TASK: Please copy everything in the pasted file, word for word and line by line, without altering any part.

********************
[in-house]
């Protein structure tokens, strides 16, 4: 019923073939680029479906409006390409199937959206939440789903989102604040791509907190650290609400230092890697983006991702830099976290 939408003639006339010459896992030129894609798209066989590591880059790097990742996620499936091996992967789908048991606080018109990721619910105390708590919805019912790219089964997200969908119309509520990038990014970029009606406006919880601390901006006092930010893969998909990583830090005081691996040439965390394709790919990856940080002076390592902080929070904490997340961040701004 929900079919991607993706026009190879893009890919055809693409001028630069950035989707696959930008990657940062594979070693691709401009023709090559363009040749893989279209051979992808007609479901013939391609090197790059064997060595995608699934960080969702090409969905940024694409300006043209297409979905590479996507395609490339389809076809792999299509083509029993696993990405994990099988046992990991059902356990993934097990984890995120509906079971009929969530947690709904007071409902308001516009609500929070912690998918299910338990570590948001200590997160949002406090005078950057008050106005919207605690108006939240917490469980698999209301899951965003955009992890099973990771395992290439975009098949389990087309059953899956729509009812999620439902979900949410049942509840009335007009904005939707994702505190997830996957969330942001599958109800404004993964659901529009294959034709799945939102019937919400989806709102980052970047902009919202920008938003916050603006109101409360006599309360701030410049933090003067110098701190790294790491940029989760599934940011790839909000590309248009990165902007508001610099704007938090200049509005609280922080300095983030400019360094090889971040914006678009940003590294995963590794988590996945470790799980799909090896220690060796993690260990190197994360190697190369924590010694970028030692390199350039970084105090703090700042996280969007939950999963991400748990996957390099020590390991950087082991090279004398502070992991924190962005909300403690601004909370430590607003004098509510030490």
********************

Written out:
[in-house]
């Protein structure tokens, strides 16, 4: 019923073939680029479906409006390409199937959206939440789903989102604040791509907190650290609400230092890697983006991702830099976290 939408003639006339010459896992030129894609798209066989590591880059790097990742996620499936091996992967789908048991606080018109990721619910105390708590919805019912790219089964997200969908119309509520990038990014970029009606406006919880601390901006006092930010893969998909990583830090005081691996040439965390394709790919990856940080002076390592902080929070904490997340961040701004 929900079919991607993706026009190879893009890919055809693409001028630069950035989707696959930008990657940062594979070693691709401009023709090559363009040749893989279209051979992808007609479901013939391609090197790059064997060595995608699934960080969702090409969905940024694409300006043209297409979905590479996507395609490339389809076809792999299509083509029993696993990405994990099988046992990991059902356990993934097990984890995120509906079971009929969530947690709904007071409902308001516009609500929070912690998918299910338990570590948001200590997160949002406090005078950057008050106005919207605690108006939240917490469980698999209301899951965003955009992890099973990771395992290439975009098949389990087309059953899956729509009812999620439902979900949410049942509840009335007009904005939707994702505190997830996957969330942001599958109800404004993964659901529009294959034709799945939102019937919400989806709102980052970047902009919202920008938003916050603006109101409360006599309360701030410049933090003067110098701190790294790491940029989760599934940011790839909000590309248009990165902007508001610099704007938090200049509005609280922080300095983030400019360094090889971040914006678009940003590294995963590794988590996945470790799980799909090896220690060796993690260990190197994360190697190369924590010694970028030692390199350039970084105090703090700042996280969007939950999963991400748990996957390099020590390991950087082991090279004398502070992991924190962005909300403690601004909370430590607003004098509510030490």